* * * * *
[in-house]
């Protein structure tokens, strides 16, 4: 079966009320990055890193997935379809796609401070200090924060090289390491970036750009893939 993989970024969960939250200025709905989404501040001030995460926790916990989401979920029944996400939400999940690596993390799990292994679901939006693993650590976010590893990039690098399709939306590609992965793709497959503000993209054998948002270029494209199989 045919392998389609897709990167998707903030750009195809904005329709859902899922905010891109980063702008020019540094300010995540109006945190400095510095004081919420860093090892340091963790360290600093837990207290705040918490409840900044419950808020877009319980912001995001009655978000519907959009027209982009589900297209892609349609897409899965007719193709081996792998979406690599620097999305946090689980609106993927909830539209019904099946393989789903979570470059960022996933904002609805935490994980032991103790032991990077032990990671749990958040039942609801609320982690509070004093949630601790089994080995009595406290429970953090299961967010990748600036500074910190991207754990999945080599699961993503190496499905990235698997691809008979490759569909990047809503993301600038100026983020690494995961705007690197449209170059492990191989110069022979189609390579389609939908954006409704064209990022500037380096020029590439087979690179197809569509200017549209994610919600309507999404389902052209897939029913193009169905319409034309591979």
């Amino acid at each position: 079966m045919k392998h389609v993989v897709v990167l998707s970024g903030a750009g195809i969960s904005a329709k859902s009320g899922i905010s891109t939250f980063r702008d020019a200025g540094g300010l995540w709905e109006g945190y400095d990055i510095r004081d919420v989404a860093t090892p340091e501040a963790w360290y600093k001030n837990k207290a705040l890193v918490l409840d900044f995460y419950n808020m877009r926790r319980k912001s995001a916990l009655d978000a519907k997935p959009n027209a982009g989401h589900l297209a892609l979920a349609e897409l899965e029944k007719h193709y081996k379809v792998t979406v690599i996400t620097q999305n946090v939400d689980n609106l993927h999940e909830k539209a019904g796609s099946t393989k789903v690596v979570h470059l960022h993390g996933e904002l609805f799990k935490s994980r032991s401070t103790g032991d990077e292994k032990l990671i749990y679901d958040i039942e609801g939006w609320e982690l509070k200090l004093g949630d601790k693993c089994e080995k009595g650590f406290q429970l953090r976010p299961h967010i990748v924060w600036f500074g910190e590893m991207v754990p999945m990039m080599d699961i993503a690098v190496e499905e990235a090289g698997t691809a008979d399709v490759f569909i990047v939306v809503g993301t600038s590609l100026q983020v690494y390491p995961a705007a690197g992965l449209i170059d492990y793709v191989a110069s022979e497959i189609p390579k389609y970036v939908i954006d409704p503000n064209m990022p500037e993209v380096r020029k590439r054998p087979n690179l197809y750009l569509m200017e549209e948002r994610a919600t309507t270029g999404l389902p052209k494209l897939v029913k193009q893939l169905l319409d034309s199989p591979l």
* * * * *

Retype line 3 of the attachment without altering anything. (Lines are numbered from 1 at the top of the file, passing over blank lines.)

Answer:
């Amino acid at each position: 079966m045919k392998h389609v993989v897709v990167l998707s970024g903030a750009g195809i969960s904005a329709k859902s009320g899922i905010s891109t939250f980063r702008d020019a200025g540094g300010l995540w709905e109006g945190y400095d990055i510095r004081d919420v989404a860093t090892p340091e501040a963790w360290y600093k001030n837990k207290a705040l890193v918490l409840d900044f995460y419950n808020m877009r926790r319980k912001s995001a916990l009655d978000a519907k997935p959009n027209a982009g989401h589900l297209a892609l979920a349609e897409l899965e029944k007719h193709y081996k379809v792998t979406v690599i996400t620097q999305n946090v939400d689980n609106l993927h999940e909830k539209a019904g796609s099946t393989k789903v690596v979570h470059l960022h993390g996933e904002l609805f799990k935490s994980r032991s401070t103790g032991d990077e292994k032990l990671i749990y679901d958040i039942e609801g939006w609320e982690l509070k200090l004093g949630d601790k693993c089994e080995k009595g650590f406290q429970l953090r976010p299961h967010i990748v924060w600036f500074g910190e590893m991207v754990p999945m990039m080599d699961i993503a690098v190496e499905e990235a090289g698997t691809a008979d399709v490759f569909i990047v939306v809503g993301t600038s590609l100026q983020v690494y390491p995961a705007a690197g992965l449209i170059d492990y793709v191989a110069s022979e497959i189609p390579k389609y970036v939908i954006d409704p503000n064209m990022p500037e993209v380096r020029k590439r054998p087979n690179l197809y750009l569509m200017e549209e948002r994610a919600t309507t270029g999404l389902p052209k494209l897939v029913k193009q893939l169905l319409d034309s199989p591979l």